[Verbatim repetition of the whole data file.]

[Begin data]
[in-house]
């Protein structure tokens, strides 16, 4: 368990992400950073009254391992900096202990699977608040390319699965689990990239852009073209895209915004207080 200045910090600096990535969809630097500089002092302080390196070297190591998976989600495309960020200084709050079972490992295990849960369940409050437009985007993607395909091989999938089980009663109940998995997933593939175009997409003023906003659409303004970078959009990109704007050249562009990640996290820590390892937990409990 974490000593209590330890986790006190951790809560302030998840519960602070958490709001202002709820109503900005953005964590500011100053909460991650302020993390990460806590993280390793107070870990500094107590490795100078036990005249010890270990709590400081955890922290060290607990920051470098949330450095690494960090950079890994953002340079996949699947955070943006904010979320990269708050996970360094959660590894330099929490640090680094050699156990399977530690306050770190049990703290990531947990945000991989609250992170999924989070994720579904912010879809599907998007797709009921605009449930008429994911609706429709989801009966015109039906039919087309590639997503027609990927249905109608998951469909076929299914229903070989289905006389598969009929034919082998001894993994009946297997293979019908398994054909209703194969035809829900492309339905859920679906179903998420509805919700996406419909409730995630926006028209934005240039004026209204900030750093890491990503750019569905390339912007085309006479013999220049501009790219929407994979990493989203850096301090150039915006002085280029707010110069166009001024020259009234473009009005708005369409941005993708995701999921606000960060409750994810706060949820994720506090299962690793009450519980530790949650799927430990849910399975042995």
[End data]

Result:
[in-house]
């Protein structure tokens, strides 16, 4: 368990992400950073009254391992900096202990699977608040390319699965689990990239852009073209895209915004207080 200045910090600096990535969809630097500089002092302080390196070297190591998976989600495309960020200084709050079972490992295990849960369940409050437009985007993607395909091989999938089980009663109940998995997933593939175009997409003023906003659409303004970078959009990109704007050249562009990640996290820590390892937990409990 974490000593209590330890986790006190951790809560302030998840519960602070958490709001202002709820109503900005953005964590500011100053909460991650302020993390990460806590993280390793107070870990500094107590490795100078036990005249010890270990709590400081955890922290060290607990920051470098949330450095690494960090950079890994953002340079996949699947955070943006904010979320990269708050996970360094959660590894330099929490640090680094050699156990399977530690306050770190049990703290990531947990945000991989609250992170999924989070994720579904912010879809599907998007797709009921605009449930008429994911609706429709989801009966015109039906039919087309590639997503027609990927249905109608998951469909076929299914229903070989289905006389598969009929034919082998001894993994009946297997293979019908398994054909209703194969035809829900492309339905859920679906179903998420509805919700996406419909409730995630926006028209934005240039004026209204900030750093890491990503750019569905390339912007085309006479013999220049501009790219929407994979990493989203850096301090150039915006002085280029707010110069166009001024020259009234473009009005708005369409941005993708995701999921606000960060409750994810706060949820994720506090299962690793009450519980530790949650799927430990849910399975042995």